We here at the Spectator are many things: journalists, photographers, graphic designers, and editors. But above all else, we are students. As students of this university we want the highest quality of education that our steadily increasing tuition can buy.
With this in mind, what parameters determine the quality of a college degree? Is it the sports team or the amount of alumni donating to the university? The answer is neither. The Spectator staff would like to assert the idea that students are the yardstick with which the height of quality, higher education is measured.
If this is the case, then the quality of a student can only go as high as the quality of the professor administering the material. In short, your college degree is only as good as the professors who prepare you for it.
Unless you have been under a rock for the past few months, you should be aware of the financial struggles that led to 31 faculty and staff layoffs. As students who want the best education possible, this should outrage every one of us. The university is essentially cheapening our degrees when they decide to cut professors as opposed to million dollar aesthetic renovations.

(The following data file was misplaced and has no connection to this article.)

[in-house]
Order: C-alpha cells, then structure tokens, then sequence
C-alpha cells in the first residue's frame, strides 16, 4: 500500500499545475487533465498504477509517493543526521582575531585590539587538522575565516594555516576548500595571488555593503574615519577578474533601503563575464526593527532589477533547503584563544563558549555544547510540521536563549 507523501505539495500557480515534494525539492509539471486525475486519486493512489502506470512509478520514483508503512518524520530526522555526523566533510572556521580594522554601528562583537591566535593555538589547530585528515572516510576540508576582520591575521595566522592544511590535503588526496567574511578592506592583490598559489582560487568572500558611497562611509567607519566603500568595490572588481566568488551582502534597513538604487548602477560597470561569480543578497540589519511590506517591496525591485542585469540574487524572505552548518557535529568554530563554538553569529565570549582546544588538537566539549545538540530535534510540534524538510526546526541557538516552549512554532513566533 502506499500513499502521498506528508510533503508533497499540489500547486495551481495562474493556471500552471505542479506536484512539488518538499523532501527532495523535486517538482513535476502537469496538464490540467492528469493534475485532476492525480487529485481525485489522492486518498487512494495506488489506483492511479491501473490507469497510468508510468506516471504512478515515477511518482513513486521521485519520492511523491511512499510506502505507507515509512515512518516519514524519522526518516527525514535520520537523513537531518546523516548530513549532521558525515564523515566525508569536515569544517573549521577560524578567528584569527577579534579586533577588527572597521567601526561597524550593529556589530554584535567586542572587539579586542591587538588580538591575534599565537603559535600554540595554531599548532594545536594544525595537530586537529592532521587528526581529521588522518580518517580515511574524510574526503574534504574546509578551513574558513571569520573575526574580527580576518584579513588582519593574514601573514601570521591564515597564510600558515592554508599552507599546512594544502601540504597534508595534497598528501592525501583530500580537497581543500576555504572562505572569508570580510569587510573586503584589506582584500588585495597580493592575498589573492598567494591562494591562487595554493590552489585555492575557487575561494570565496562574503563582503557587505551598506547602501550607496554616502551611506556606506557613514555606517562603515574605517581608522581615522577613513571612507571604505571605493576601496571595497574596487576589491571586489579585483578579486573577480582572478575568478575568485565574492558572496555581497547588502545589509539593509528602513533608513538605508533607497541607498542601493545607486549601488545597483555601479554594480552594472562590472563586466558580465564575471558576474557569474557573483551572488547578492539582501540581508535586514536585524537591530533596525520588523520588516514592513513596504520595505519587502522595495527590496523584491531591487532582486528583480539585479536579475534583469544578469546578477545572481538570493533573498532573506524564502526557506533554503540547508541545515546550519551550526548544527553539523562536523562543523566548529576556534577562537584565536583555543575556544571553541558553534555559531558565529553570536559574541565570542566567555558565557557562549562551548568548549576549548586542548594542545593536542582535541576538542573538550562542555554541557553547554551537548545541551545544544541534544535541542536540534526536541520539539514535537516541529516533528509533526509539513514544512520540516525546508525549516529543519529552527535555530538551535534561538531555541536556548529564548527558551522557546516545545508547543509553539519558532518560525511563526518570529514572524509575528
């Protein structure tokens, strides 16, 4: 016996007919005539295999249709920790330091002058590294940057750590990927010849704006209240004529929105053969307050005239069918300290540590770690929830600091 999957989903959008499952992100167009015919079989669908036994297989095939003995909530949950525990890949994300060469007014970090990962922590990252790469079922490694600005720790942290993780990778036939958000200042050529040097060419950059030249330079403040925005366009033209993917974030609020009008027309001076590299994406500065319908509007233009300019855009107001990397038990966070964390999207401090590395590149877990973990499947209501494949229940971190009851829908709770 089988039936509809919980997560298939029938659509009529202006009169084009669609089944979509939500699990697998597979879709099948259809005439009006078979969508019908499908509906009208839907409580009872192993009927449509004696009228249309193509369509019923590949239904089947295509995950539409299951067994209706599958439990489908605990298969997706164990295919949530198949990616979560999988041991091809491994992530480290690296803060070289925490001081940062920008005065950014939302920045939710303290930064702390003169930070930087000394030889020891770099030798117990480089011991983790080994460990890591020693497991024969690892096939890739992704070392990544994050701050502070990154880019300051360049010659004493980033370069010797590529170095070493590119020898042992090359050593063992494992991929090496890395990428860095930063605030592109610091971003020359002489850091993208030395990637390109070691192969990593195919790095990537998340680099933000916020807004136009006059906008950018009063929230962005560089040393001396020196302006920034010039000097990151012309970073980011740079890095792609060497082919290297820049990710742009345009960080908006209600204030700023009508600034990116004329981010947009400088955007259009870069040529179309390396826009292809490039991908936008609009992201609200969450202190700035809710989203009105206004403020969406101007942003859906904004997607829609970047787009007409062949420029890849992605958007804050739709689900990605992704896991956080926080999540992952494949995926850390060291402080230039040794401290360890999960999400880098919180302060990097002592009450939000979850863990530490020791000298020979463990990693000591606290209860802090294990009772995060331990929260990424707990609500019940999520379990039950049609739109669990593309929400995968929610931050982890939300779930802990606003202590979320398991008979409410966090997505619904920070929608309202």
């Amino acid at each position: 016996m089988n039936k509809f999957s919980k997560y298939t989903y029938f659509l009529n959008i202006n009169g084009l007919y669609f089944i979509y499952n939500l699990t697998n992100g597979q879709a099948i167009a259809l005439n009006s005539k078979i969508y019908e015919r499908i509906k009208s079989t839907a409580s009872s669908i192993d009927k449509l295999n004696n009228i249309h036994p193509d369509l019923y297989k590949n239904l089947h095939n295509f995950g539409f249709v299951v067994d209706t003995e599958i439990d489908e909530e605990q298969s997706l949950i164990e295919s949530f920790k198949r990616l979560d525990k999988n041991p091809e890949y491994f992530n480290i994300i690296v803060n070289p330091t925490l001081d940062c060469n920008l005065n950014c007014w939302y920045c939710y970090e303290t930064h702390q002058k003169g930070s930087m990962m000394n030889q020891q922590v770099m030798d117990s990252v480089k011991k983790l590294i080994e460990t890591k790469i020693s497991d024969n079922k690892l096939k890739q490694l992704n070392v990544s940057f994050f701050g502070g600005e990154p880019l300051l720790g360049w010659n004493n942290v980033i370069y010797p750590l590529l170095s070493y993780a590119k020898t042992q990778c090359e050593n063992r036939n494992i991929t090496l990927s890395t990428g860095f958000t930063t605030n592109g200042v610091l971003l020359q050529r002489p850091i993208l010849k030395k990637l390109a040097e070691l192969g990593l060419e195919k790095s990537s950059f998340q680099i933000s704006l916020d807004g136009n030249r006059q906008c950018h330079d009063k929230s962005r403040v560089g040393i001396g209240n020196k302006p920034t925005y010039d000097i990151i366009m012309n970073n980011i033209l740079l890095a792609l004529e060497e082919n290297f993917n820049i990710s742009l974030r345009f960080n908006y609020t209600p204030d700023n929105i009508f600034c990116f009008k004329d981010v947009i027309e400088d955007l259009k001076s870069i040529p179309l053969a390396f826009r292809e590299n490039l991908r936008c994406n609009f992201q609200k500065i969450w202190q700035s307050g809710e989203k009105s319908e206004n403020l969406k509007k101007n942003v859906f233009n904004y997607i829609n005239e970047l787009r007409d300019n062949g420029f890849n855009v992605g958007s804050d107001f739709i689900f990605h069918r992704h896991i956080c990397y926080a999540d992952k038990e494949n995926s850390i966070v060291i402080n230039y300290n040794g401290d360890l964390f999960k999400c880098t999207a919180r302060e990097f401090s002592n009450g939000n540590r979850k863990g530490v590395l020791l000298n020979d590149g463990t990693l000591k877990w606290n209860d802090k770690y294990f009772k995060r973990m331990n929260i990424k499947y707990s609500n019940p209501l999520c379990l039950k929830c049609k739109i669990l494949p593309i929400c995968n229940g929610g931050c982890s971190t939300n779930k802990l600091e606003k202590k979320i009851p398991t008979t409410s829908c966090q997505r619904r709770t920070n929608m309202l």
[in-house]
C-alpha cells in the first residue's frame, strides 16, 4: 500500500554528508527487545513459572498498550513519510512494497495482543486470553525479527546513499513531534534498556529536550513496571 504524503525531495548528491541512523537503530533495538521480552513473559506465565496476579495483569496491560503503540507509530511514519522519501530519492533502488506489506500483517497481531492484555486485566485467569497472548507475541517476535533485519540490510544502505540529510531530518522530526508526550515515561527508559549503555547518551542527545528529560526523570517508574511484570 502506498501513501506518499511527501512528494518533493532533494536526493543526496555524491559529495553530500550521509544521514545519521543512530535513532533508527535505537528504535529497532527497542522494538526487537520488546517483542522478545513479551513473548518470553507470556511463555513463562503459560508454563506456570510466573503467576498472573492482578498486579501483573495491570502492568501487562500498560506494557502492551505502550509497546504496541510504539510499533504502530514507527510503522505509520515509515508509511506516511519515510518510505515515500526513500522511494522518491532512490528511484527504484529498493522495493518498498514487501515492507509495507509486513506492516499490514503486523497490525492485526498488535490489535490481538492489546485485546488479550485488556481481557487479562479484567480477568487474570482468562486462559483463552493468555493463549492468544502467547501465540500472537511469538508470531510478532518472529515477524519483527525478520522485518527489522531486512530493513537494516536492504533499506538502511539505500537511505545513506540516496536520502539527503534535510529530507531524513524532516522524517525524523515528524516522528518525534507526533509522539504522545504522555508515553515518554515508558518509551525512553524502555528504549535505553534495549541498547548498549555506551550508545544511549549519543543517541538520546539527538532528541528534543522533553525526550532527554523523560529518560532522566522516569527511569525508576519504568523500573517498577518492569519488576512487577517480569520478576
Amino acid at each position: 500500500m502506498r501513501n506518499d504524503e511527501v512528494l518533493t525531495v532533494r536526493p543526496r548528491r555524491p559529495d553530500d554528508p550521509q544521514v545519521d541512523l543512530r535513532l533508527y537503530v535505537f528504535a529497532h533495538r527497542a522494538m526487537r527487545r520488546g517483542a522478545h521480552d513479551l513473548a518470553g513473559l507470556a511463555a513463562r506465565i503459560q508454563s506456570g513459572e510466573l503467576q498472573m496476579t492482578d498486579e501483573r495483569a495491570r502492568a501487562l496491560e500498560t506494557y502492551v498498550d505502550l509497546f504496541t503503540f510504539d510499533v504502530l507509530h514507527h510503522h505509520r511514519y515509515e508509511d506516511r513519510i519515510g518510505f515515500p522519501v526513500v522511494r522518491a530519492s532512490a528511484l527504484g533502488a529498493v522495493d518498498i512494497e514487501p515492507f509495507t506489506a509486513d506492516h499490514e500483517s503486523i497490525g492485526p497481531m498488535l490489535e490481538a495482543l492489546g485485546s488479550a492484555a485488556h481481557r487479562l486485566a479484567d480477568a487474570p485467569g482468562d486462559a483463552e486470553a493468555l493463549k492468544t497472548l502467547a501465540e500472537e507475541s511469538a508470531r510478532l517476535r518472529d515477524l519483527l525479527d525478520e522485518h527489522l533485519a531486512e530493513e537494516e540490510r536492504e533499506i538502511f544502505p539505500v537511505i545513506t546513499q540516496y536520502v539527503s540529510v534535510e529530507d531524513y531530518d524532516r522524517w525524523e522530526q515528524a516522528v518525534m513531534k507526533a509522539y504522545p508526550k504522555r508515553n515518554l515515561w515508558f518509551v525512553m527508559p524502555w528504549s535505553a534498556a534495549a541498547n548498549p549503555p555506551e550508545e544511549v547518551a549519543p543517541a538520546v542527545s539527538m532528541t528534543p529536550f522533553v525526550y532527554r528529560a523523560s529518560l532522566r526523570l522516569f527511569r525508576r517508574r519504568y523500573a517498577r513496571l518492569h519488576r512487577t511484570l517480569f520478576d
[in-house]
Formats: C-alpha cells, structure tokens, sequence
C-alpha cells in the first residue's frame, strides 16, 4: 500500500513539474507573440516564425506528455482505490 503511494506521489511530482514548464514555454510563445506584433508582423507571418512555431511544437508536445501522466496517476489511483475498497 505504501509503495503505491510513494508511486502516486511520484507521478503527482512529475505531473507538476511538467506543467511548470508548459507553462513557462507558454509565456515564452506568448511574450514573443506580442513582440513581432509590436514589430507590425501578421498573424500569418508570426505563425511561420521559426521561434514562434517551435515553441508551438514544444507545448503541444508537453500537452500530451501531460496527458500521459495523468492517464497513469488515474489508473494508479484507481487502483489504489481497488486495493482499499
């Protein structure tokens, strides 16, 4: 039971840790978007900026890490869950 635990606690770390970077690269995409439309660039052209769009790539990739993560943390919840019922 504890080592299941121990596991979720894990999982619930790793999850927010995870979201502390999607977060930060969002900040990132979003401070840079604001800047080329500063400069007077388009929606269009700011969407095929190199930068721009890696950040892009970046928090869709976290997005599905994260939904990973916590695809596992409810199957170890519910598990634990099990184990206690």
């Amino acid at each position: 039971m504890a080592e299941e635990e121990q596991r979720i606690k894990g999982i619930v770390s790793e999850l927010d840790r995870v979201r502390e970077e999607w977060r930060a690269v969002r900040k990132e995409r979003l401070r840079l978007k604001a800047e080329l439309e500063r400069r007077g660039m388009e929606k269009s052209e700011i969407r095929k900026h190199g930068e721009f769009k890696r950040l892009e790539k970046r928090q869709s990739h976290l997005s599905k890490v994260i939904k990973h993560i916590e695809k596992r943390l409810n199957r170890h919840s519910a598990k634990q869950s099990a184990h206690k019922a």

VSU has a beautiful campus. We get it. However, future employers don’t care about how great the bathrooms look, or how well maintained the front lawn is. Future employers want competent graduates molded by capable educators. Your competency as a graduate is largely dependent upon how well your professors prepared you for the job market.
So with that being said, students need to realize just how integral professors are to their individual learning experience. We are a product of their collective work, and it is up to us to decide the quality of that product.